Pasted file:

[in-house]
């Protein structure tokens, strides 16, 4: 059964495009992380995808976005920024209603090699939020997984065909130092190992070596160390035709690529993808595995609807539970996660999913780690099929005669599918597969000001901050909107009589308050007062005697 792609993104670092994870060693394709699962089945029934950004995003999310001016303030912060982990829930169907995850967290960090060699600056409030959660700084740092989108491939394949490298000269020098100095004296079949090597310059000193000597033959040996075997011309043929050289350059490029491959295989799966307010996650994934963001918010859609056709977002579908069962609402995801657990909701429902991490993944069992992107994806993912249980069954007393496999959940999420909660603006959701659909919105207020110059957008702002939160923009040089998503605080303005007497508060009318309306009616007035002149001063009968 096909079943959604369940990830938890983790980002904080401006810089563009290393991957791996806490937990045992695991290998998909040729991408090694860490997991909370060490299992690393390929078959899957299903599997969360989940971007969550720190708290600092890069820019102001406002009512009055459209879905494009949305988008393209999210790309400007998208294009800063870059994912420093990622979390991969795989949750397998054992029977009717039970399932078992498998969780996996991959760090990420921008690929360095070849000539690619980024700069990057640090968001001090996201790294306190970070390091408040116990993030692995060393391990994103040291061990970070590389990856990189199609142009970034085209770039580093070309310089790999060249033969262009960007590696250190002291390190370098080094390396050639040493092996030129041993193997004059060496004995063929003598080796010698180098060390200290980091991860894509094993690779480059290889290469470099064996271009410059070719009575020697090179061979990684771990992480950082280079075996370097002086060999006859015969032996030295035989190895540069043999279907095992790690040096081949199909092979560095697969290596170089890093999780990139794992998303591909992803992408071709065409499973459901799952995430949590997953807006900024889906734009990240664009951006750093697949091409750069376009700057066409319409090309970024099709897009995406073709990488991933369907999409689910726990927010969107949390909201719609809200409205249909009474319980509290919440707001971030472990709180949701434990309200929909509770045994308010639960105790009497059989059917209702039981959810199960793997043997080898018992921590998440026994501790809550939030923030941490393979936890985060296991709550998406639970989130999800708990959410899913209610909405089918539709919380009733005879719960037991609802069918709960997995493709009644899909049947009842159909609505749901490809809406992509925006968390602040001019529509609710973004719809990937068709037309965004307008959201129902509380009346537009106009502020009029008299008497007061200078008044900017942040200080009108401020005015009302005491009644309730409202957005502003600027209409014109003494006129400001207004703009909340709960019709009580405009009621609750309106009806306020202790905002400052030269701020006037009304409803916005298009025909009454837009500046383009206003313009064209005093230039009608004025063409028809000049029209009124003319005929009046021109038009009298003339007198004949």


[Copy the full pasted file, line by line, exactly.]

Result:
[in-house]
């Protein structure tokens, strides 16, 4: 059964495009992380995808976005920024209603090699939020997984065909130092190992070596160390035709690529993808595995609807539970996660999913780690099929005669599918597969000001901050909107009589308050007062005697 792609993104670092994870060693394709699962089945029934950004995003999310001016303030912060982990829930169907995850967290960090060699600056409030959660700084740092989108491939394949490298000269020098100095004296079949090597310059000193000597033959040996075997011309043929050289350059490029491959295989799966307010996650994934963001918010859609056709977002579908069962609402995801657990909701429902991490993944069992992107994806993912249980069954007393496999959940999420909660603006959701659909919105207020110059957008702002939160923009040089998503605080303005007497508060009318309306009616007035002149001063009968 096909079943959604369940990830938890983790980002904080401006810089563009290393991957791996806490937990045992695991290998998909040729991408090694860490997991909370060490299992690393390929078959899957299903599997969360989940971007969550720190708290600092890069820019102001406002009512009055459209879905494009949305988008393209999210790309400007998208294009800063870059994912420093990622979390991969795989949750397998054992029977009717039970399932078992498998969780996996991959760090990420921008690929360095070849000539690619980024700069990057640090968001001090996201790294306190970070390091408040116990993030692995060393391990994103040291061990970070590389990856990189199609142009970034085209770039580093070309310089790999060249033969262009960007590696250190002291390190370098080094390396050639040493092996030129041993193997004059060496004995063929003598080796010698180098060390200290980091991860894509094993690779480059290889290469470099064996271009410059070719009575020697090179061979990684771990992480950082280079075996370097002086060999006859015969032996030295035989190895540069043999279907095992790690040096081949199909092979560095697969290596170089890093999780990139794992998303591909992803992408071709065409499973459901799952995430949590997953807006900024889906734009990240664009951006750093697949091409750069376009700057066409319409090309970024099709897009995406073709990488991933369907999409689910726990927010969107949390909201719609809200409205249909009474319980509290919440707001971030472990709180949701434990309200929909509770045994308010639960105790009497059989059917209702039981959810199960793997043997080898018992921590998440026994501790809550939030923030941490393979936890985060296991709550998406639970989130999800708990959410899913209610909405089918539709919380009733005879719960037991609802069918709960997995493709009644899909049947009842159909609505749901490809809406992509925006968390602040001019529509609710973004719809990937068709037309965004307008959201129902509380009346537009106009502020009029008299008497007061200078008044900017942040200080009108401020005015009302005491009644309730409202957005502003600027209409014109003494006129400001207004703009909340709960019709009580405009009621609750309106009806306020202790905002400052030269701020006037009304409803916005298009025909009454837009500046383009206003313009064209005093230039009608004025063409028809000049029209009124003319005929009046021109038009009298003339007198004949």